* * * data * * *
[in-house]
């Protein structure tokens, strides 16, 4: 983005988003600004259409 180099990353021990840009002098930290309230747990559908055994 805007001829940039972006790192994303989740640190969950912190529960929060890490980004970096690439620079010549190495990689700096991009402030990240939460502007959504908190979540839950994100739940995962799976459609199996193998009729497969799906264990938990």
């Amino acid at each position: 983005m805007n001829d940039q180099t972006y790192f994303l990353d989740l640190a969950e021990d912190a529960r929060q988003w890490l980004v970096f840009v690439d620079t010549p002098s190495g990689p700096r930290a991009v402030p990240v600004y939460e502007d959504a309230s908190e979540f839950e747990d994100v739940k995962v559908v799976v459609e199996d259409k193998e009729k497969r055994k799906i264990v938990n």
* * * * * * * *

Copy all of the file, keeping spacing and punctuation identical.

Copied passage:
[in-house]
């Protein structure tokens, strides 16, 4: 983005988003600004259409 180099990353021990840009002098930290309230747990559908055994 805007001829940039972006790192994303989740640190969950912190529960929060890490980004970096690439620079010549190495990689700096991009402030990240939460502007959504908190979540839950994100739940995962799976459609199996193998009729497969799906264990938990």
């Amino acid at each position: 983005m805007n001829d940039q180099t972006y790192f994303l990353d989740l640190a969950e021990d912190a529960r929060q988003w890490l980004v970096f840009v690439d620079t010549p002098s190495g990689p700096r930290a991009v402030p990240v600004y939460e502007d959504a309230s908190e979540f839950e747990d994100v739940k995962v559908v799976v459609e199996d259409k193998e009729k497969r055994k799906i264990v938990n």